Art in the Classroom

Kenyon faculty connect the Gund Gallery’s “The Art of Trees” to curricula across disciplines.


What do trees say about how we live our lives and connect to nature? A Gund Gallery exhibition looks at how humans relate to trees and use them for artistic inspiration. “The Art of Trees,” which student associates at the gallery helped to curate, explores themes of restoration and destruction, community and isolation, location and identity.

Curator of Academic Programs Jodi Kovach has helped Kenyon faculty make connections between “The Art of Trees” and their course curricula, in fields ranging from anthropology and American studies to political science and philosophy. Here are just a few examples of how classroom and gallery are colliding at Kenyon: 

BIOL 106: Conservation Biology
Associate Professor of Biology Chris Bickford

Students analyze works of art in the exhibition to identify any threats to a particular tree species or to biodiversity more broadly. They explain how the artist has chosen to portray this particular scene and how this offers a unique perspective on an environmental problem. Throughout this exercise, they consider the questions that the artwork raises, and think about how art can help us see a problem with fresh eyes to advance scientific thinking.

ENGL 291.01: Millennial Angst
Visiting Assistant Professor of English Keyana Parks

Students focus on works in the exhibition that open up a discussion about narrative strategies and literary devices used by Jesmyn Ward to evince the realities of environmental and racial injustice in her novel “Salvage the Bones.” For example: What do these works of art tell us about the interrelated exploitation of the natural environment and of the people who live there? What questions might these images raise about the justification for this exploitation? Who has the power to exploit the land’s resources and its inhabitants, and on what grounds? What do the trees in the artwork suggest about who is most vulnerable to the violence of contemporary urbanization and extractive economies?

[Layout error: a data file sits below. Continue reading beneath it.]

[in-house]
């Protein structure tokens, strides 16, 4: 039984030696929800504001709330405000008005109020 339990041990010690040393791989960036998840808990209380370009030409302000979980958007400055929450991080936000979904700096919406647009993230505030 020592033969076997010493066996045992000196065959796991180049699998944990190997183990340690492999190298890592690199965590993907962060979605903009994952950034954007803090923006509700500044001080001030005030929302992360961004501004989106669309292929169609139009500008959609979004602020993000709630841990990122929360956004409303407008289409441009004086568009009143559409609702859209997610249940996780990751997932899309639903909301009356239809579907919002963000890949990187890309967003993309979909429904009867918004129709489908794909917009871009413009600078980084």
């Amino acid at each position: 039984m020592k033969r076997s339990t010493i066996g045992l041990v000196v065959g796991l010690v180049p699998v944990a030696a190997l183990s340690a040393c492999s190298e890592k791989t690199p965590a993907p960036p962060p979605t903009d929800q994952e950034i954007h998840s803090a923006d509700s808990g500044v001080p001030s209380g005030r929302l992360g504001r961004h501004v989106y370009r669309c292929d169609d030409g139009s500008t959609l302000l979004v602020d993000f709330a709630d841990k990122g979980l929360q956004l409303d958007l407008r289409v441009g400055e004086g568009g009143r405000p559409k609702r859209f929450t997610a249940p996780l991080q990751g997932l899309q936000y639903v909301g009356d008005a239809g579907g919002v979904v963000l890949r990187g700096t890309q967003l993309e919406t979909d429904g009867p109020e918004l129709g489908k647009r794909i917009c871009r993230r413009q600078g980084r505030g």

GERM 325: Approaches to German Literature and Culture
Associate Professor of German Leo Riegert

Students look at the painting “Baltic Woods” by Oliver Dorfer as a representation of a cosmology, described through a form of visual storytelling. They relate this to the symbolic language and subject matter of stories about sacred trees that figured into pre-Christian cosmologies of Germanic and Nordic peoples. Equipped with this insight, students think about how the destruction of sacred trees by Charlemagne and St. Boniface not only served to forbid pagan rituals, but eventually destroyed early Germanic forms of spirituality and imposed different ways of understanding, and expressing, our relationship with nature.

PHIL 250: Existential Themes in Film, Art and Literature
Associate Professor of Philosophy Juan De Pascuale

The week prior to the gallery session, students viewed the documentary/art film “Koyaanisqatsi,” which, in part, explores how we have become cut off from nature. Looking at key pieces in the exhibition, the class discusses how art can conjure the experience of the sublime, speaks about the strategies the artists and the filmmaker use to bring about this aesthetic response, and considers the questions the artwork raises for us about our paradoxical relationship with the natural world. Students establish a dialogue between the artwork on view and the film, in terms of how they help us become critically aware of our alienation from our natural environment. 

“The Art of Trees” runs through April 11 at the Gund Gallery.

Behind the Scenes of the Curatorial Process

Gund Gallery associate Carley Townsend ’20 discusses the creation of “The Art of Trees.”